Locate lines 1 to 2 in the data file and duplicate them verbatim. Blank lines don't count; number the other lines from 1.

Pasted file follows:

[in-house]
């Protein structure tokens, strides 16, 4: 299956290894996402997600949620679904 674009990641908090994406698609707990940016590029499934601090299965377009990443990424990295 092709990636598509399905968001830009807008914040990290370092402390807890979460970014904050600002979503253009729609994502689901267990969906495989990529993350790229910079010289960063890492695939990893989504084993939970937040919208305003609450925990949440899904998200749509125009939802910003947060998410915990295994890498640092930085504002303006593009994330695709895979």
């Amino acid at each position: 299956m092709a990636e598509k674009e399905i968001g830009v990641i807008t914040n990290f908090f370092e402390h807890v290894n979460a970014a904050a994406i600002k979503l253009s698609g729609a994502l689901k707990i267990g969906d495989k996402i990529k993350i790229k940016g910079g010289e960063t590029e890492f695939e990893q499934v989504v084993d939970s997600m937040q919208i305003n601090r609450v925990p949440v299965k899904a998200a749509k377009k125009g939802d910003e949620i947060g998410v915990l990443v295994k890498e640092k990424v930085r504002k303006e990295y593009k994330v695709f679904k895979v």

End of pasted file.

[in-house]
């Protein structure tokens, strides 16, 4: 299956290894996402997600949620679904 674009990641908090994406698609707990940016590029499934601090299965377009990443990424990295 092709990636598509399905968001830009807008914040990290370092402390807890979460970014904050600002979503253009729609994502689901267990969906495989990529993350790229910079010289960063890492695939990893989504084993939970937040919208305003609450925990949440899904998200749509125009939802910003947060998410915990295994890498640092930085504002303006593009994330695709895979």